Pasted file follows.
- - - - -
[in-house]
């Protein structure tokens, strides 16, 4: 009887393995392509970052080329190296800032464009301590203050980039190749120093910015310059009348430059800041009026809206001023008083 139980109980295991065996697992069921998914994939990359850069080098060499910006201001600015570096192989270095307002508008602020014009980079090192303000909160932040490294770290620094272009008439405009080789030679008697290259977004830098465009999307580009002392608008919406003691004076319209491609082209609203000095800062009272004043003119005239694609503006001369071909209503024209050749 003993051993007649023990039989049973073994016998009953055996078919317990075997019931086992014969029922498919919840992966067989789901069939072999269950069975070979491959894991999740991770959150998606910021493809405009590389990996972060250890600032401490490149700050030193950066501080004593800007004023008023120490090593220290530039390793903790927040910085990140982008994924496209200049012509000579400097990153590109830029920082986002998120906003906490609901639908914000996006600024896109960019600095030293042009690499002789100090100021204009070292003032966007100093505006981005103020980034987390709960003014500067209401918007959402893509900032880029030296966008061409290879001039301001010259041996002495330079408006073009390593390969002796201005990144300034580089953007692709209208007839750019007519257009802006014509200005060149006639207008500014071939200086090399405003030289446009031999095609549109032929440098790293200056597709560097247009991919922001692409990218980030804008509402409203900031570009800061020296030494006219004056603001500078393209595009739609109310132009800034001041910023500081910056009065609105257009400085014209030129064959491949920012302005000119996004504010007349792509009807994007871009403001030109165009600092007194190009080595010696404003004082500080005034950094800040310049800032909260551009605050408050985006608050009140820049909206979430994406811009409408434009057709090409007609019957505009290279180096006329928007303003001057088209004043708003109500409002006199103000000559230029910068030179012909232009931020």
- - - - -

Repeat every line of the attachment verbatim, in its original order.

[in-house]
């Protein structure tokens, strides 16, 4: 009887393995392509970052080329190296800032464009301590203050980039190749120093910015310059009348430059800041009026809206001023008083 139980109980295991065996697992069921998914994939990359850069080098060499910006201001600015570096192989270095307002508008602020014009980079090192303000909160932040490294770290620094272009008439405009080789030679008697290259977004830098465009999307580009002392608008919406003691004076319209491609082209609203000095800062009272004043003119005239694609503006001369071909209503024209050749 003993051993007649023990039989049973073994016998009953055996078919317990075997019931086992014969029922498919919840992966067989789901069939072999269950069975070979491959894991999740991770959150998606910021493809405009590389990996972060250890600032401490490149700050030193950066501080004593800007004023008023120490090593220290530039390793903790927040910085990140982008994924496209200049012509000579400097990153590109830029920082986002998120906003906490609901639908914000996006600024896109960019600095030293042009690499002789100090100021204009070292003032966007100093505006981005103020980034987390709960003014500067209401918007959402893509900032880029030296966008061409290879001039301001010259041996002495330079408006073009390593390969002796201005990144300034580089953007692709209208007839750019007519257009802006014509200005060149006639207008500014071939200086090399405003030289446009031999095609549109032929440098790293200056597709560097247009991919922001692409990218980030804008509402409203900031570009800061020296030494006219004056603001500078393209595009739609109310132009800034001041910023500081910056009065609105257009400085014209030129064959491949920012302005000119996004504010007349792509009807994007871009403001030109165009600092007194190009080595010696404003004082500080005034950094800040310049800032909260551009605050408050985006608050009140820049909206979430994406811009409408434009057709090409007609019957505009290279180096006329928007303003001057088209004043708003109500409002006199103000000559230029910068030179012909232009931020």